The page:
The city via the Arts Director position fully supported David and I in our grant writing, fundraising, execution and completion of the Helentown Artworks Mural in 2011.  Throughout the process, we were continually told that if Covington did not support the arts, that none of the Artworks murals would have been located in Covington.  It is easy to dismiss the arts as fluffy feel-good quality of life issue, but the arts have real economic impact in our city.  One of the reasons my employer located to Covington is because of the strong arts support and community, and I know there are many other businesses who have located here as a result of the commitment to the arts. Additionally, the addition of the Helentown Artworks mural has positively transformed the Helentown neighborhood in a way that no other program could have done from a property value standpoint, community investment standpoint and marketing standpoint.  Through the years, there are many other murals that have contributed to positively as well and I am sure would not have happened without a strong city arts strategy.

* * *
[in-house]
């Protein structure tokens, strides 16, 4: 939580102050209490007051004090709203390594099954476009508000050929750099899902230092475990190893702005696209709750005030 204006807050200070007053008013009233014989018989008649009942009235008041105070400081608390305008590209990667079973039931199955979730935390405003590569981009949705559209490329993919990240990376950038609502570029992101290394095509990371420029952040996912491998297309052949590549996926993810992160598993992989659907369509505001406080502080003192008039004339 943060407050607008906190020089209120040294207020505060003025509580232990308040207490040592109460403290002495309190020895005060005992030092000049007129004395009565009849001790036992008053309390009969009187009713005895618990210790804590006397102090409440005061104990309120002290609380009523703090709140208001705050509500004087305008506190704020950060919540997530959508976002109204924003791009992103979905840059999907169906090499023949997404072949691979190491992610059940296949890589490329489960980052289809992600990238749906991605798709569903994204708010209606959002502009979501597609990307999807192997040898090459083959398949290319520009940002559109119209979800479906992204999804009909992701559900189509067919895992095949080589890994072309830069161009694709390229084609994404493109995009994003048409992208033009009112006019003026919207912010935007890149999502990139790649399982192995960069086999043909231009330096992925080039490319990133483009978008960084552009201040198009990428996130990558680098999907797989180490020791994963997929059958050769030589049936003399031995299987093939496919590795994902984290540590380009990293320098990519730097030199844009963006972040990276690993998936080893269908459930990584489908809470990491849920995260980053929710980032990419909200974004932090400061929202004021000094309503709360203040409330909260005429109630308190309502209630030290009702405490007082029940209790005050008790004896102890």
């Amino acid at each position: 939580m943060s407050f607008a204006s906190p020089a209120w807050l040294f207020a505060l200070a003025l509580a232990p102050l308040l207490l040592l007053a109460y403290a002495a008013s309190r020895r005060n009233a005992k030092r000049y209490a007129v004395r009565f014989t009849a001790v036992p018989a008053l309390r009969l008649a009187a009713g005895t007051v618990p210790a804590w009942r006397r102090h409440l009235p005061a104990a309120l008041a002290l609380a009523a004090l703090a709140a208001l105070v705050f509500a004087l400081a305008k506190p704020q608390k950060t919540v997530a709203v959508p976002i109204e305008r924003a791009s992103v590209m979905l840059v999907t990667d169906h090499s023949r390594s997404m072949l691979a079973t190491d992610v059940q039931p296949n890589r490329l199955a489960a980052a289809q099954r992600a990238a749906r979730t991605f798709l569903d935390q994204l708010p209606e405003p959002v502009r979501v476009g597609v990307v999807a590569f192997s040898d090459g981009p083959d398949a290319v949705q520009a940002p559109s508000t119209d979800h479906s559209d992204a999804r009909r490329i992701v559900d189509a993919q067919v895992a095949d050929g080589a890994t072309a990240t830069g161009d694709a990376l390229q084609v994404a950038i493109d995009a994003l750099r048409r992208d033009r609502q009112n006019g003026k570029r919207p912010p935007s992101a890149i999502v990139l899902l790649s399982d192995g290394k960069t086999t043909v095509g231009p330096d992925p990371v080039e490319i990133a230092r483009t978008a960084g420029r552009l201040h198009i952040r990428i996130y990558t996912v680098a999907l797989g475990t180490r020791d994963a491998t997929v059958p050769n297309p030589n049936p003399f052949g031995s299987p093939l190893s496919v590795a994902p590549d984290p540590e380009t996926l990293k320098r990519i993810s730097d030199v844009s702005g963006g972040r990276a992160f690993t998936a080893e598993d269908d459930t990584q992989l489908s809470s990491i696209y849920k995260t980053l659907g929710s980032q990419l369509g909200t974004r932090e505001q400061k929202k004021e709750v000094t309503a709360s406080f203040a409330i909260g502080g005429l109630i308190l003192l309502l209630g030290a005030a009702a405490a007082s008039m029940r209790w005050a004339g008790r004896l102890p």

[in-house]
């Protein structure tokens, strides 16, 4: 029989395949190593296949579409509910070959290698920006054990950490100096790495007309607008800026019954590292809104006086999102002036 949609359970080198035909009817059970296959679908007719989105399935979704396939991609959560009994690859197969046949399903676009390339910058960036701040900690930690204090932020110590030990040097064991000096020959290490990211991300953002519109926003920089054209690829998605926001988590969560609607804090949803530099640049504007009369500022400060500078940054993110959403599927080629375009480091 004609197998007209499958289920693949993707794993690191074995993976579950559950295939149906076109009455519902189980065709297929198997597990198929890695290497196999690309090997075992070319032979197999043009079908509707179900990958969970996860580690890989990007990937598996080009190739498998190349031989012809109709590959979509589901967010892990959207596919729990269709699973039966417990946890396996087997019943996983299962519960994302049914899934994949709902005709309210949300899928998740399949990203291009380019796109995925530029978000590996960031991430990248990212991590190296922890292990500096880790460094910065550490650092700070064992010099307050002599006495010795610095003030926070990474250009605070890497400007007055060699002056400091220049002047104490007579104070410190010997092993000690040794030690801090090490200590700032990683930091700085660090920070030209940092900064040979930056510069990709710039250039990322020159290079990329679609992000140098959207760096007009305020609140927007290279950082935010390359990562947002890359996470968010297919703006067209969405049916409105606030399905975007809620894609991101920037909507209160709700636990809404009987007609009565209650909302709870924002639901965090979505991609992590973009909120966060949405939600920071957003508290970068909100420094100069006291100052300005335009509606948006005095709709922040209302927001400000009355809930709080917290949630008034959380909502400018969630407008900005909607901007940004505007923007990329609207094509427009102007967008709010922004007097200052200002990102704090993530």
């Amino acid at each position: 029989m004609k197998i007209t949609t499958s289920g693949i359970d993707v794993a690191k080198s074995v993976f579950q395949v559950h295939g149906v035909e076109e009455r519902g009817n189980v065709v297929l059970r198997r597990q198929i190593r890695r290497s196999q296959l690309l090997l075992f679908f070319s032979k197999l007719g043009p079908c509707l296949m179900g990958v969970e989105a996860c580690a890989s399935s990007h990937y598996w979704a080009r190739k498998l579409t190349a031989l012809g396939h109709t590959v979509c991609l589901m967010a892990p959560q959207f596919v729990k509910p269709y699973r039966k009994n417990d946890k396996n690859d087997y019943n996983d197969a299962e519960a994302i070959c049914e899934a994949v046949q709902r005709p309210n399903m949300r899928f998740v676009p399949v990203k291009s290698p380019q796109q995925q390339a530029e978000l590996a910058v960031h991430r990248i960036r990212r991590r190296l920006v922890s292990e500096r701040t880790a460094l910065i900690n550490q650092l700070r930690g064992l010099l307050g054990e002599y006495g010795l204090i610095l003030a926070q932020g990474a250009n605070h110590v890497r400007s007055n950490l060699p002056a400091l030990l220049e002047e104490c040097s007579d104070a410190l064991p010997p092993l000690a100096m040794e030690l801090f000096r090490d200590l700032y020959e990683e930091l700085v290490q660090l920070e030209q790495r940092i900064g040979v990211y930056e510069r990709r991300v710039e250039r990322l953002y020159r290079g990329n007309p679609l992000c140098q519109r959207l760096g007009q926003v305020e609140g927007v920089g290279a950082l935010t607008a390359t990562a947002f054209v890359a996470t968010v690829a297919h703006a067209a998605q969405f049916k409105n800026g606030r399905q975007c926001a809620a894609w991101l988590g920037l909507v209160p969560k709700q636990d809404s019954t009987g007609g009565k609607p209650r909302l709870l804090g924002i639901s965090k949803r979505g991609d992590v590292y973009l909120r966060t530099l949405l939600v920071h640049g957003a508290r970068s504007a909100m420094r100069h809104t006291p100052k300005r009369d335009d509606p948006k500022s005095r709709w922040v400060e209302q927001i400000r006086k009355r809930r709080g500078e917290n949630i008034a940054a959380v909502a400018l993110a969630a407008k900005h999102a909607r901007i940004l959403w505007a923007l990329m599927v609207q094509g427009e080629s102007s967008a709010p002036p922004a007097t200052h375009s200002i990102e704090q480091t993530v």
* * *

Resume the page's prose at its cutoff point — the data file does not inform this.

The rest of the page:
I am aware that the Covington Arts initiative and the position of the Arts Director currently reside under the City of Covington’s department of Economic Development and last week it was brought to the attention of the ED staff that $618,000 must be cut from its budget.  It seems, after reviewing various scenarios, management determined the best course of action was to move five program oriented full-time positions to part-time, including the position of Arts Director of Covington Arts, and not replace two recently terminated employees.